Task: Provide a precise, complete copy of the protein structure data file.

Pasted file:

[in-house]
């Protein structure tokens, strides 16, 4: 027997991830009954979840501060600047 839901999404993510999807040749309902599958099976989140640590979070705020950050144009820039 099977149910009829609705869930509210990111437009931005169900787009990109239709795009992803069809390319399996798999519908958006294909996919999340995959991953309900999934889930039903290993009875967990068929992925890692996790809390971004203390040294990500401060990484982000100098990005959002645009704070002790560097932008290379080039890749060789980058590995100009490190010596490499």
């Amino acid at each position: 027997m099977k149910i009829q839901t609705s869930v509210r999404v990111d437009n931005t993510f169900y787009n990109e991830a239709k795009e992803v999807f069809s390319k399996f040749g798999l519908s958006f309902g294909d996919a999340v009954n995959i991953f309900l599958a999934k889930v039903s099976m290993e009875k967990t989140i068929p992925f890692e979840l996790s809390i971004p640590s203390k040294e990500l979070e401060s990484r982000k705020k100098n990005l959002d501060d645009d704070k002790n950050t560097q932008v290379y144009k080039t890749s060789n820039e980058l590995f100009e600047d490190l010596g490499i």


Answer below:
[in-house]
């Protein structure tokens, strides 16, 4: 027997991830009954979840501060600047 839901999404993510999807040749309902599958099976989140640590979070705020950050144009820039 099977149910009829609705869930509210990111437009931005169900787009990109239709795009992803069809390319399996798999519908958006294909996919999340995959991953309900999934889930039903290993009875967990068929992925890692996790809390971004203390040294990500401060990484982000100098990005959002645009704070002790560097932008290379080039890749060789980058590995100009490190010596490499």
């Amino acid at each position: 027997m099977k149910i009829q839901t609705s869930v509210r999404v990111d437009n931005t993510f169900y787009n990109e991830a239709k795009e992803v999807f069809s390319k399996f040749g798999l519908s958006f309902g294909d996919a999340v009954n995959i991953f309900l599958a999934k889930v039903s099976m290993e009875k967990t989140i068929p992925f890692e979840l996790s809390i971004p640590s203390k040294e990500l979070e401060s990484r982000k705020k100098n990005l959002d501060d645009d704070k002790n950050t560097q932008v290379y144009k080039t890749s060789n820039e980058l590995f100009e600047d490190l010596g490499i």